In The Longest Journey: finding the true self, Amanda Stuart describes how clients, men and women, addressed a range of difficulties, including anxiety and depression. Invariably when clients seek counselling, it is apparent that old wounds — neglect, hurt and anger — are at the heart of the presenting problem, sometimes decades later. The author decided to write The Longest Journey to highlight the effect of old, suppressed pain.
She interviewed a number of ex-clients to understand what had changed for them as a result of seeking counselling. Many clients then chose to write their own story. Their experiences include sensitive issues such as a parent’s suicide and physical and sexual abuse, topics that are still taboo in our society.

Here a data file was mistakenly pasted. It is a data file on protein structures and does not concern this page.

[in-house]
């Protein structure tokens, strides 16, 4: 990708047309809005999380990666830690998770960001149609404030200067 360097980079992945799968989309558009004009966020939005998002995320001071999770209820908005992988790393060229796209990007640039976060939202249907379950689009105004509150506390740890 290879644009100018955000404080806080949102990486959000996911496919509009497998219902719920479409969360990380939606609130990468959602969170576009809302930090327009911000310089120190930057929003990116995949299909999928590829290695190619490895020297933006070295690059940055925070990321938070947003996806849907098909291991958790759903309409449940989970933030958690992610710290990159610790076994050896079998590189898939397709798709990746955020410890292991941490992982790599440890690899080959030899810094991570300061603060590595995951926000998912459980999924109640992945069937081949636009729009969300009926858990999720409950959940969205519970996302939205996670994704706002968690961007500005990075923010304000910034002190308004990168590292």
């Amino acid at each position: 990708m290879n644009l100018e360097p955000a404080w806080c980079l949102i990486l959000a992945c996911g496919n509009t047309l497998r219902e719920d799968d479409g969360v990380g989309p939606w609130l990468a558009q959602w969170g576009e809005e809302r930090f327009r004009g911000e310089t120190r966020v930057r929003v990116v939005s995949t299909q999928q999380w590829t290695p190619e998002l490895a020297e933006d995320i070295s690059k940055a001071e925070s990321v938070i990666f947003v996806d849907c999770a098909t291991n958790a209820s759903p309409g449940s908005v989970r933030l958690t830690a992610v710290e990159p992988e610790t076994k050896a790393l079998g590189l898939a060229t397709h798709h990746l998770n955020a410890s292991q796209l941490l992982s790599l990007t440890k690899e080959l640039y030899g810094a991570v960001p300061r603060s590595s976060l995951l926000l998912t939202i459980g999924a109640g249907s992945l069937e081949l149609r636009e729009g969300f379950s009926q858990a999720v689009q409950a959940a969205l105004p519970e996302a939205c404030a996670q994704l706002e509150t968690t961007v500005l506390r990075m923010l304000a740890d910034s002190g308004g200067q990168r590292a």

Clients were aware of significant change. They were happier and felt more fulfilled in their lives. Relationships with partners were generally easier and more satisfying. On re-reading his story, Patrick, a man in his late thirties, said: ‘I’m blown away. Looking back on my time in counselling I can see how much I’ve changed. Others have seen it in me too.’
The Longest Journey also encourages parents to understand their child’s feelings from a young age.
Since training as a counsellor and psychotherapist, Amanda Stuart has worked with individuals, couples and families. She encourages her clients to use their creativity as a means to healing pain, whether through writing, drawing, painting or music. Exploring clients’ dreams is a significant part of her work, leading clients to a richer understanding of their emotional life.